On Monday, the Centers for Disease Control and Prevention gave recommendations for people believed to be most at risk for serious complications from the novel coronavirus, COVID-19.
The high-risk category includes people over the age of 60 and people with serious underlying health conditions.
The CDC is urging people who fit in those categories, and their caregivers, to take precautions and be prepared.
The ultimate coronavirus guide: From preparedness and prevention to testing and treatment
Nancy Messonnier, the director for the CDC’s National Center for Immunization and Respiratory Diseases, said she expects that most people in the United States will at some point either this year or next be exposed to COVID-19, and she expects that many will get sick.
However, Messonnier said most cases will be mild. So far, the most serious patients across the globe and all of the 21 COVID-19 deaths in the United States have been adults over 60 years old.
The people at highest risk of complications from COVID-19 will be people who are both over the age of 80 with serious underlying health conditions, according to the CDC.
Know the symptoms and how to protect yourself, others from the coronavirus
Messonnier recommends that people in high-risk categories take the following precautions:
- Make sure you have medications and basic over the counter medical supplies at home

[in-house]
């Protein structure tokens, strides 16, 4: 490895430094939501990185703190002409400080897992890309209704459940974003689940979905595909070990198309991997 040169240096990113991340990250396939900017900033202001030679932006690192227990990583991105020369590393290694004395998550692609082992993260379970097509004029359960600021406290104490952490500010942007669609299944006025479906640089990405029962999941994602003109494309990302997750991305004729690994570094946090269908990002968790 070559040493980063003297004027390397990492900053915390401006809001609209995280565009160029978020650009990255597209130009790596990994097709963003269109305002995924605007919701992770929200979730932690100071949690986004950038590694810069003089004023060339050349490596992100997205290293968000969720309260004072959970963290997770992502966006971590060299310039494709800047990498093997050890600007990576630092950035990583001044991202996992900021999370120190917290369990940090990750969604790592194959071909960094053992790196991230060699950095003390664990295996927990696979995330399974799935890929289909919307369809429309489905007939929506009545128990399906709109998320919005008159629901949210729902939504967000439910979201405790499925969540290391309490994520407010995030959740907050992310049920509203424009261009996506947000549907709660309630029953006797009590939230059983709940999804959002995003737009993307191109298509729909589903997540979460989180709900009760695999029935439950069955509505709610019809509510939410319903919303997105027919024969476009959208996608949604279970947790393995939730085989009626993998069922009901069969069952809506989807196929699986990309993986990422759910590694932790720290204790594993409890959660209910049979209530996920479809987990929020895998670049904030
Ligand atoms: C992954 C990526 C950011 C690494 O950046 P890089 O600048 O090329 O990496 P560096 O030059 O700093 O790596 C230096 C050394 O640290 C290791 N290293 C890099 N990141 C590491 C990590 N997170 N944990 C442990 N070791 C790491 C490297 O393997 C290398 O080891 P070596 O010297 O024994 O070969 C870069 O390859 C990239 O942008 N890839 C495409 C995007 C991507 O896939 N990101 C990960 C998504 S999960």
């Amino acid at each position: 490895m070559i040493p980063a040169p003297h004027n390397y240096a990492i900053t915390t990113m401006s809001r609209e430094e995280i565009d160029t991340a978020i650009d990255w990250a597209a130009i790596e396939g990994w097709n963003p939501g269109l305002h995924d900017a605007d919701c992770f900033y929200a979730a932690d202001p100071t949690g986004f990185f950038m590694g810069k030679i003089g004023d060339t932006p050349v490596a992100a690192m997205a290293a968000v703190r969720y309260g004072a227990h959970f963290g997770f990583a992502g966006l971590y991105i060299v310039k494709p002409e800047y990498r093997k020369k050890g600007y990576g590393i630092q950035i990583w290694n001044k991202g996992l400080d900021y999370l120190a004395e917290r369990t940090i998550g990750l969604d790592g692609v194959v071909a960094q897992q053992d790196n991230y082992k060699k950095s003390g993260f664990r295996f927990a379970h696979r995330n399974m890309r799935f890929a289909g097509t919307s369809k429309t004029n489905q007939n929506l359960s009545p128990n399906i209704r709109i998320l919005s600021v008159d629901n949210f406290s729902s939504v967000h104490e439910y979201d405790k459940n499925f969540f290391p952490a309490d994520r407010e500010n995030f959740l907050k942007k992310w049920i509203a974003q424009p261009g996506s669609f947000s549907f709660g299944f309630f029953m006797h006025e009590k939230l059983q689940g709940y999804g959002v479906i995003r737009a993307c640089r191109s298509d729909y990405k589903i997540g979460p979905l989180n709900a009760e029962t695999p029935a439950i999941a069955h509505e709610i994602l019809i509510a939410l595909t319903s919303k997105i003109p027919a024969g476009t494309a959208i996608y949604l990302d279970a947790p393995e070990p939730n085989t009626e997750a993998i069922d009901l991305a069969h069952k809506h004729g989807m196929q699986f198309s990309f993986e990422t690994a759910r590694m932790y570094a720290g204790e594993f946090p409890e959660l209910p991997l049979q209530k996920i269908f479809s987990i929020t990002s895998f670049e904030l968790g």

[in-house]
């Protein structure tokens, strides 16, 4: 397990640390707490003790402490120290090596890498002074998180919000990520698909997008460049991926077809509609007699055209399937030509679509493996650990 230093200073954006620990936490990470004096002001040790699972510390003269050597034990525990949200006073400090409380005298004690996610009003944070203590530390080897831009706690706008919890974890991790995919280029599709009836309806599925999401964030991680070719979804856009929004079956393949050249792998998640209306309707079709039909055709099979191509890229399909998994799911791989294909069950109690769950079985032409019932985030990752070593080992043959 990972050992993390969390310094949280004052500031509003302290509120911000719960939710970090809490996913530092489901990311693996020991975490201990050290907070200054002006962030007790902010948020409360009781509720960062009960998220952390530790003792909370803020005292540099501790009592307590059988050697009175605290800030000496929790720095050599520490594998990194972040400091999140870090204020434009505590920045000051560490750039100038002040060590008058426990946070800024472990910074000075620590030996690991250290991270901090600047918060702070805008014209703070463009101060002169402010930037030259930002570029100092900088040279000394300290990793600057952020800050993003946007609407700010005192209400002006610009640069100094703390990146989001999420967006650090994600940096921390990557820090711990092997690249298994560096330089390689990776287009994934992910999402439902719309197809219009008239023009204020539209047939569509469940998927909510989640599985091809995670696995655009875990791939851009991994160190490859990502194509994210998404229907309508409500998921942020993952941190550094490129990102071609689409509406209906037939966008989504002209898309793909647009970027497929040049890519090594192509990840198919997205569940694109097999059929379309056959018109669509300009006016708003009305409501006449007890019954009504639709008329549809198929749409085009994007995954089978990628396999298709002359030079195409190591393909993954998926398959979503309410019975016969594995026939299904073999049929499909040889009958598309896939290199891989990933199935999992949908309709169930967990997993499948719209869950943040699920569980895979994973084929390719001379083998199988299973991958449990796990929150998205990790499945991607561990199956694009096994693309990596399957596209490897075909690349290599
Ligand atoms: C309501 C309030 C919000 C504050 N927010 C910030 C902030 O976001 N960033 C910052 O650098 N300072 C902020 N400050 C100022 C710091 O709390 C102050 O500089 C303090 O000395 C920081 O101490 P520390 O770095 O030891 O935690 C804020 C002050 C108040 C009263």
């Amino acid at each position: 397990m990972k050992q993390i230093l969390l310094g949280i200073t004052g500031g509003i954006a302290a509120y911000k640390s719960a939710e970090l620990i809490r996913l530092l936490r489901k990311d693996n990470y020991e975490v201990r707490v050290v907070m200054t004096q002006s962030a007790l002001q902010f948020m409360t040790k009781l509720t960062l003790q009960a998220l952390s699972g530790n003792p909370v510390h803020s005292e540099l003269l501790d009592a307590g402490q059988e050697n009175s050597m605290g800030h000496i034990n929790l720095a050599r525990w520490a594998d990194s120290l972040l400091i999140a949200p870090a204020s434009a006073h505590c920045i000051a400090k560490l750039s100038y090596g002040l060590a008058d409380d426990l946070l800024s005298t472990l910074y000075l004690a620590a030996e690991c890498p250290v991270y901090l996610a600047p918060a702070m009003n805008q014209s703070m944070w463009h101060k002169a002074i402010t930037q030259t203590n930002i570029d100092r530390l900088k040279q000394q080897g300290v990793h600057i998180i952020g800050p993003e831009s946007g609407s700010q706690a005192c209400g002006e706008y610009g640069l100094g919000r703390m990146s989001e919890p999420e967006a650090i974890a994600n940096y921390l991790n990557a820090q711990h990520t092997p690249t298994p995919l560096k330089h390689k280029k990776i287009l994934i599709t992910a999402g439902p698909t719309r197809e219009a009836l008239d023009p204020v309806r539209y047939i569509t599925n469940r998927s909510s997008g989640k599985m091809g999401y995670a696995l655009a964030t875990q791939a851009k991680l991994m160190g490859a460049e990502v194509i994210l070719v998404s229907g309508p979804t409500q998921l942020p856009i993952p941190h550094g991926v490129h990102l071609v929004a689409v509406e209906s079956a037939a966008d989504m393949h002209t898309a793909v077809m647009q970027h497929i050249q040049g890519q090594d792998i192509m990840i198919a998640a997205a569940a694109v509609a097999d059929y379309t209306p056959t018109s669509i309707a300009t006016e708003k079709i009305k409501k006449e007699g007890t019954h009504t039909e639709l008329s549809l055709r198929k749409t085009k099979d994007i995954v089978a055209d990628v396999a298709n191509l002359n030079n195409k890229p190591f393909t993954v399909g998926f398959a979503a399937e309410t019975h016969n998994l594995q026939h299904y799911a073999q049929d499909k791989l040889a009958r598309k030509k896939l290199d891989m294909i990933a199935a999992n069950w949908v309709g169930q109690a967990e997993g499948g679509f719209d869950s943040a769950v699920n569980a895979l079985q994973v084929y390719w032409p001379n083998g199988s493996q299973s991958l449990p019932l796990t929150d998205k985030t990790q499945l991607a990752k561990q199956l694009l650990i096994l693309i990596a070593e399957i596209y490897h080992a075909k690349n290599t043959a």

- Manage your current health conditions
- Have enough groceries to stay home for an extended amount of time
- Take every day precautions
- Clean hands often
- Avoid high-touch surfaces in public places
- Avoid crowds, especially in poorly ventilated places
- Defer cruise ship travel
- Avoid non-essential travel such as long plane trips
- Stay informed with what’s going on in your community
Caregivers are urged to be familiar with loved ones’ medications and to help them get the food, medications and supplies they need at home so they won’t have to go out in public as much.
“As a community, we can mitigate the impact of this disease,” Messonnier said.
Messonnier said because there currently is not community spread of the disease in most places in the US, it’s a good time to prepare. She said the reason to have some extra food and supplies at home is so that people won’t have to go out as much if the disease were to spread.
“It’s a good time to prepare, but not a time to clean out the (store) shelves,” Messonnier said.
How you can responsibly prepare for an emergency (without hoarding supplies)
Messonnier said it’s most important to make sure people at the highest risk in your communities have what they need, including health workers.
“Now is not the time to be going out and getting masks," Messonnier said. “Save masks for people who really need them.”